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If you’re hatching plans for home improvements, get ready for sticker shock: On average, a kitchen upgrade costs nearly $20,000, and a bathroom remodel can easily set you back more than $9,000, according to HomeAdvisor.com.
But a renovation that adds value to your property can be worth every penny. You’ll just need to figure out how to pay for it. Here are six ways to come up with the money.
If you financed your home a few years ago and your interest rate is higher than current market rates, a mortgage refinance could lower it — and your monthly payments. And that could free up cash for your dream renovation.
You might also consider a cash-out refinance to tap some of your home’s equity. Lenders will generally let you borrow enough to pay off your current mortgage and take out more cash, up to 80% your home’s value.
Think carefully before you embark on this type of refinance, though: You’ll be using your home as collateral for a bigger loan, and you’ll be financing short-term costs with long-term debt, which adds interest and other fees to the price of the renovations. In most cases, a cash-out refinance is only appropriate if you’re improving your home in ways that will increase its value.
A HELOC is another way to borrow against the the value of your home, but unlike a refinance, it doesn’t pay off the original mortgage. Instead, you get a line of credit — usually up to 80% of your home’s value, minus the amount of your home loan.
HELOCs come with a draw period and repayment period. During the draw period, which often lasts about 10 years, you can spend the money in your credit line. Your monthly payments would cover mostly the interest and a little bit of the principal on any outstanding balance. During the repayment period, which typically lasts around 15 years, your monthly payments would probably be higher because they’d include more principal.
Interest paid on both HELOCs and home mortgages is generally tax deductible. But with HELOCs, the deduction is limited to $100,000.
Sometimes called a home equity loan, a second home loan is another way to tap your equity without refinancing. Instead of getting a line of credit, as you would with a HELOC, you’d receive a lump sum of money. A second mortgage could make sense if you don’t want to refinance your first mortgage — if it has a very low interest rate, for example. But the interest rate would probably be higher with a second mortgage than with a refinance. Interest payments would be tax deductible.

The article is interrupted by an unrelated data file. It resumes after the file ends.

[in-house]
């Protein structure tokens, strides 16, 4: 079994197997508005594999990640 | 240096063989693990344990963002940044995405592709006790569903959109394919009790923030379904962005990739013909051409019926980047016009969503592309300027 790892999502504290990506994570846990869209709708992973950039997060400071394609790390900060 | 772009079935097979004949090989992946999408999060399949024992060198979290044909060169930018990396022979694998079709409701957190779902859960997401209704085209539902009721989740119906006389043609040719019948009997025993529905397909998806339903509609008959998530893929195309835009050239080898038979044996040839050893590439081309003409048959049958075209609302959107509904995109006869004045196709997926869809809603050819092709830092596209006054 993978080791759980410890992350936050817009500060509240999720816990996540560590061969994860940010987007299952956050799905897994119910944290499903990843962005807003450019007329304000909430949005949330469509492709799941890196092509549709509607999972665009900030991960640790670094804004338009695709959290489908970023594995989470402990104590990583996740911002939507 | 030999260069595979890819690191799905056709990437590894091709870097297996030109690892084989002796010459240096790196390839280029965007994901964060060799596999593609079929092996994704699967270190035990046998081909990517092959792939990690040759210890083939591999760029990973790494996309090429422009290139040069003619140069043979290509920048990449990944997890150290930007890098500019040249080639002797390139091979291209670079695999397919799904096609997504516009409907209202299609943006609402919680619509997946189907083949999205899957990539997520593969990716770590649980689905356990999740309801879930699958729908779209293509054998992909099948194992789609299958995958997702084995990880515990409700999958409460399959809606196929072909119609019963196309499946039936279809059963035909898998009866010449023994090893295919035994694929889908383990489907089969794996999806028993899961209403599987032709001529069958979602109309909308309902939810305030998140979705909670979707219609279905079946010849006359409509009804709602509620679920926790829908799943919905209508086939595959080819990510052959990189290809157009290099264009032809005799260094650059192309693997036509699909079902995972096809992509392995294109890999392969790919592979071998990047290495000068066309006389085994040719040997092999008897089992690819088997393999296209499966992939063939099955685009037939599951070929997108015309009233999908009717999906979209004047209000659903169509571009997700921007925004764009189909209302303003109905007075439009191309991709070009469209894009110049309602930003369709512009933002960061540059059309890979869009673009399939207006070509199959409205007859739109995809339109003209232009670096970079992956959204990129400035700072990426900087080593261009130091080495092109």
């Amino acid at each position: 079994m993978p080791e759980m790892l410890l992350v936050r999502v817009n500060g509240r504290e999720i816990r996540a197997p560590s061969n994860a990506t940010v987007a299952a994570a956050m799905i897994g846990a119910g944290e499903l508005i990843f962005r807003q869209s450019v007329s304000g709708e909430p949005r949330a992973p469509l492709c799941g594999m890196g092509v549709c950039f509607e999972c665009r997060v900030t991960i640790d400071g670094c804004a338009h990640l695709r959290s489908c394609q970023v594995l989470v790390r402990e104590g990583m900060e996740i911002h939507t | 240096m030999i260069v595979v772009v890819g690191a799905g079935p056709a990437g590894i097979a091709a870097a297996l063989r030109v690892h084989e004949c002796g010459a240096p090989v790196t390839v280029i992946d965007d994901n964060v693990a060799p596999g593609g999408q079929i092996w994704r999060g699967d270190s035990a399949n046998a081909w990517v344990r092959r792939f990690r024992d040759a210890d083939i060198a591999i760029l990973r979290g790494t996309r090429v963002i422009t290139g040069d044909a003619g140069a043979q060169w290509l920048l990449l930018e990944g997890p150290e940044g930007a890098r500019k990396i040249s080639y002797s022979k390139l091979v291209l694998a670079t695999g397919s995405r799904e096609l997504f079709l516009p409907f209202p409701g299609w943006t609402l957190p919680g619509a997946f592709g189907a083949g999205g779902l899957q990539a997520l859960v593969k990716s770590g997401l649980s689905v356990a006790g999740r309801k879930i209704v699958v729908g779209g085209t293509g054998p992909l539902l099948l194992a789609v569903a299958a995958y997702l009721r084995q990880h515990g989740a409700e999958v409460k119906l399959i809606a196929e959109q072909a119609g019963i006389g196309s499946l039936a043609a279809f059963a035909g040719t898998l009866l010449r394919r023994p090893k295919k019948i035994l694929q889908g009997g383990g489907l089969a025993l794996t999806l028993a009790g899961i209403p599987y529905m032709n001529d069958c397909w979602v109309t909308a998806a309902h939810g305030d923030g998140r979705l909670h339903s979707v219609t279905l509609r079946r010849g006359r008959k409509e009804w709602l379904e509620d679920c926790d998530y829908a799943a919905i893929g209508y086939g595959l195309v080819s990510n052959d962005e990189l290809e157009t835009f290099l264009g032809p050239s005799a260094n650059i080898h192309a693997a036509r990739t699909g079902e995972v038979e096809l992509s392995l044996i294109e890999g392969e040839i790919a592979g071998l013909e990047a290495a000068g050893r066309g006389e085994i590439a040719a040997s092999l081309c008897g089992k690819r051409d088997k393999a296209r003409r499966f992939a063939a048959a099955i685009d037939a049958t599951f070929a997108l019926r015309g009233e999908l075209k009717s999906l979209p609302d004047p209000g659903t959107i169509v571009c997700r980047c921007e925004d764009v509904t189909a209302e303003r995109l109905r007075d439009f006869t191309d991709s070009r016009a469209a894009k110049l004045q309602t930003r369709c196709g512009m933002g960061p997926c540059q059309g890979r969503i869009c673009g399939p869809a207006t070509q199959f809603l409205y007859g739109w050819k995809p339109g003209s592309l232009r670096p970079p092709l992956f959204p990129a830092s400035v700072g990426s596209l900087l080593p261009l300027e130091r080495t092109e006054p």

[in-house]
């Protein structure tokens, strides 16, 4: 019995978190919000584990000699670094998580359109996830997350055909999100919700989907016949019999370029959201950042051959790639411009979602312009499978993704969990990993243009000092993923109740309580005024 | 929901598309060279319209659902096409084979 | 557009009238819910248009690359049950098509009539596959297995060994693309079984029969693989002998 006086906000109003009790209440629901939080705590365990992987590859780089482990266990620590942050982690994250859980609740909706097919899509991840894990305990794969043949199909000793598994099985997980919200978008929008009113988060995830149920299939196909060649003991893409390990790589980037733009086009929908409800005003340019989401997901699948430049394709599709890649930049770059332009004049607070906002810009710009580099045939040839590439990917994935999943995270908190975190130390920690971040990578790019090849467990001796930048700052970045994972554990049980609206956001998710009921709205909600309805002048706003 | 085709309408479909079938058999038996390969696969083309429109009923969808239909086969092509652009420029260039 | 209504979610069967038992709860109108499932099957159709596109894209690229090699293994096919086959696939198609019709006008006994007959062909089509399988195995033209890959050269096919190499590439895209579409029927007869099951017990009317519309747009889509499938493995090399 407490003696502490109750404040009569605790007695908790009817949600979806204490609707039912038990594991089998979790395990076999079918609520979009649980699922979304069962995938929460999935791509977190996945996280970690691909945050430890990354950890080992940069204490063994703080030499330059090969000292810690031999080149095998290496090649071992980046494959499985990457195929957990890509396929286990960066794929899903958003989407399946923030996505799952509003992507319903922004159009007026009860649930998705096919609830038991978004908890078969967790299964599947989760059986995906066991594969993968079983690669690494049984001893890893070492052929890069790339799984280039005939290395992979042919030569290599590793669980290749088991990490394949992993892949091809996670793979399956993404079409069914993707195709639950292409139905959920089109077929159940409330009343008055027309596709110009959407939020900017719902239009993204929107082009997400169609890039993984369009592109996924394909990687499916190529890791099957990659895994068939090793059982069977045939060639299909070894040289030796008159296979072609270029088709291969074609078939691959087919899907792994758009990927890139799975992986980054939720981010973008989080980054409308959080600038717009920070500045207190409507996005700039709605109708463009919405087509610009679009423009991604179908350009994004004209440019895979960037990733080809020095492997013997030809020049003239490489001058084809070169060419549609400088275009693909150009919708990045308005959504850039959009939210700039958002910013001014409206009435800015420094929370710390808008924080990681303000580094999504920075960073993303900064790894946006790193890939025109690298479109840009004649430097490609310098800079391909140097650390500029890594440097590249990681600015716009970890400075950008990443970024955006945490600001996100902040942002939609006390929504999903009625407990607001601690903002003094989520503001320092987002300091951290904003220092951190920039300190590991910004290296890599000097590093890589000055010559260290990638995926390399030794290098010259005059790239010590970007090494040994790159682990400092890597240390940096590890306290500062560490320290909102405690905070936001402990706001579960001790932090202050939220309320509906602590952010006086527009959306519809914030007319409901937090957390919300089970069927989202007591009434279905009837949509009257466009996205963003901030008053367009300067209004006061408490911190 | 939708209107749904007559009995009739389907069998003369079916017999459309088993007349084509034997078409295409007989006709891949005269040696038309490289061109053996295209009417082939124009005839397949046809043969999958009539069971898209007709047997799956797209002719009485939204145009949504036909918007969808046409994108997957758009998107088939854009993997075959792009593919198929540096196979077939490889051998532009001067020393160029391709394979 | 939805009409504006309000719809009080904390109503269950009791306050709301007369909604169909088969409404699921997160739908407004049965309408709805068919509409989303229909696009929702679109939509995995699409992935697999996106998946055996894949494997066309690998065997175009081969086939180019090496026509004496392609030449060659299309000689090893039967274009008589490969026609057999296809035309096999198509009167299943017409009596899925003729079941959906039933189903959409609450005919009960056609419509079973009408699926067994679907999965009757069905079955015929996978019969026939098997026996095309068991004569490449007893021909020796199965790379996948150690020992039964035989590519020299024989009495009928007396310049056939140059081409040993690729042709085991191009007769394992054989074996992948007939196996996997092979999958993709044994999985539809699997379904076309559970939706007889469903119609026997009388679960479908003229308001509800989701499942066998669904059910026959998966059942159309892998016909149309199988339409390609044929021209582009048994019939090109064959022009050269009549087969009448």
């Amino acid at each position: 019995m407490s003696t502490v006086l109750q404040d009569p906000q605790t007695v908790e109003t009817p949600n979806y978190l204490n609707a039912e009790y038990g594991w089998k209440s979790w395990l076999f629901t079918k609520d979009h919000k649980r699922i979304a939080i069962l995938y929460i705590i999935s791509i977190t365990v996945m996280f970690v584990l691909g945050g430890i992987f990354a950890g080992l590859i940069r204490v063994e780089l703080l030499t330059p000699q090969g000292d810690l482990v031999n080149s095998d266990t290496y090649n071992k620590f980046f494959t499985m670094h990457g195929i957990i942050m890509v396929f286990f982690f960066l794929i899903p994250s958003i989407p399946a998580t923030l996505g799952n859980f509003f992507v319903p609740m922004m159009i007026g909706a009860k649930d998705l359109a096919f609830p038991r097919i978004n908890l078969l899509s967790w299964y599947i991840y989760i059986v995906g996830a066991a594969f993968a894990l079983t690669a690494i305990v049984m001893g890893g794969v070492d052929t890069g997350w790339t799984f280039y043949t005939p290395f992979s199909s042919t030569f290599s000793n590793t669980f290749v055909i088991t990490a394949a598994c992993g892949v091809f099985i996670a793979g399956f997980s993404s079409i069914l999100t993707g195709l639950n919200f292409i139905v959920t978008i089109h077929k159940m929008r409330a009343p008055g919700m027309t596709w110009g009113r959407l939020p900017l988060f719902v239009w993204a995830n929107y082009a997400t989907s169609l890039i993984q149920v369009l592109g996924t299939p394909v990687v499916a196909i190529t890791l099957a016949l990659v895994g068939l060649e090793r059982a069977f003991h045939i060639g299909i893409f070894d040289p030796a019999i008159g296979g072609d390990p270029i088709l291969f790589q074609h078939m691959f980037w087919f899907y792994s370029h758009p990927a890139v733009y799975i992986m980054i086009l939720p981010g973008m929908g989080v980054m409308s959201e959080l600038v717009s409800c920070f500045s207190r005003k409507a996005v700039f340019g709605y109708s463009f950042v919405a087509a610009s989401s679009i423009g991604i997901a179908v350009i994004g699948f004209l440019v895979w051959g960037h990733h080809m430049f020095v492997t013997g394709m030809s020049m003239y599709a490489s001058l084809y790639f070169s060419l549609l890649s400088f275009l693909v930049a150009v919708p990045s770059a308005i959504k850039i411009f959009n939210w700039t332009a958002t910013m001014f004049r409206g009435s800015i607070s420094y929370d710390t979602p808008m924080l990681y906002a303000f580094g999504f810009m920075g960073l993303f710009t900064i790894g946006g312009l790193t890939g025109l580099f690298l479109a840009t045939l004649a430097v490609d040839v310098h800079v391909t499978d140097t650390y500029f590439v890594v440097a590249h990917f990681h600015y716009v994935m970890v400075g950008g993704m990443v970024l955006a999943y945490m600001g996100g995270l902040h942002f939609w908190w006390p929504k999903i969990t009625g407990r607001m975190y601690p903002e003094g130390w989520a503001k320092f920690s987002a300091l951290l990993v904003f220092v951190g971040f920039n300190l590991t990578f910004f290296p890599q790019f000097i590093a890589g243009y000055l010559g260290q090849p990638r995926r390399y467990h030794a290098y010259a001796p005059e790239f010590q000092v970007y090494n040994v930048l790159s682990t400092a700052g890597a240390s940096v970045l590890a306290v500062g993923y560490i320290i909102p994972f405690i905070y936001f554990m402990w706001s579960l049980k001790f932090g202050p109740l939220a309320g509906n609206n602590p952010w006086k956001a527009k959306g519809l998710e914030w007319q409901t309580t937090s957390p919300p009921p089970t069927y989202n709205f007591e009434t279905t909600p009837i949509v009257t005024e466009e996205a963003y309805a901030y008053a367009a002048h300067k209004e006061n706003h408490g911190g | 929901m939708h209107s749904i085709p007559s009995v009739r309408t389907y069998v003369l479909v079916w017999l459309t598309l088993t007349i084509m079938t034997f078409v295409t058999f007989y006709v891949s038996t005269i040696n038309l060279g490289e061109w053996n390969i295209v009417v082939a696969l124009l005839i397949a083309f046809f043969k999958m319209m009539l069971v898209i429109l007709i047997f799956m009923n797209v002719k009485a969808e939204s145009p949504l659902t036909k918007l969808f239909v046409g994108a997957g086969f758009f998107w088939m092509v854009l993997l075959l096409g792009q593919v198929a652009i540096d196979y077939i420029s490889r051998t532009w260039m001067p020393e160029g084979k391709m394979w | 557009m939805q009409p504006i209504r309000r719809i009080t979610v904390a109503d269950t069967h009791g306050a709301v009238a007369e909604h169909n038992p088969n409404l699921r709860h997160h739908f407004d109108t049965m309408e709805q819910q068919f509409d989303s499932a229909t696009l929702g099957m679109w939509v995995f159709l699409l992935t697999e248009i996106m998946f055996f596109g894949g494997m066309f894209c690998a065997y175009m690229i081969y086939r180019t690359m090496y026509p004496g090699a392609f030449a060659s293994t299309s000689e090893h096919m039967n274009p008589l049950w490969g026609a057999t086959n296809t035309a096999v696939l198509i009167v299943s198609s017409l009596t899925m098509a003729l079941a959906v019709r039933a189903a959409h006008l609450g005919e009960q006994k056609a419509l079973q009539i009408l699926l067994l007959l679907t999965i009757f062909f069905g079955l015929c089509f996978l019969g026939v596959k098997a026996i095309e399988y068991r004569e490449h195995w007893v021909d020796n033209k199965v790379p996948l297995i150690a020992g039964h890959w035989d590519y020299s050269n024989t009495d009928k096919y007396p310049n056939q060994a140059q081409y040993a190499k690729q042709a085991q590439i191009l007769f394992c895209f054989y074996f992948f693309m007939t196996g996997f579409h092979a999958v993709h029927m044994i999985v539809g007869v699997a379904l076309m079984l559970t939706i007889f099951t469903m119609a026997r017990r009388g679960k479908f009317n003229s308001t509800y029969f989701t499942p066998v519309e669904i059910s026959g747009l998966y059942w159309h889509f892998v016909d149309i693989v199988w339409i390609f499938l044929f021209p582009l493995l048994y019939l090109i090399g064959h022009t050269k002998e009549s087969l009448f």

Personal loans don’t offer the tax advantages of a refinance or HELOC, but they’re an alternative to using your home’s equity for financing and putting your home up as collateral. In fact, you may not have to put up any assets for collateral, but you’ll generally need good or excellent credit to qualify.
Interest rates are usually higher with personal loans than with home equity financing. There’s also a shorter timeframe to repay the money, about five to seven years. The shorter window could mean your monthly payments are larger than they’d be with other options, but you’d end up paying less interest overall.
If you have good credit but not much equity in your home, or you’d prefer a shorter repayment period, a personal loan could be a good choice.
Plastic allows you to make purchases if you don’t have the cash up front, and certain credit cards give rewards for every dollar you spend. But you’ll want to make sure you can pay off your balance in full each month, because credit cards generally come with higher interest rates than other types of financing.
It may require time and patience, but saving your money until you’re able to pay outright for a renovation eliminates finance charges. Paying with cash can also make it easier to stay within your budget.
Margarette Burnette is a staff writer at NerdWallet, a personal finance website.
This article originally appeared on NerdWallet.
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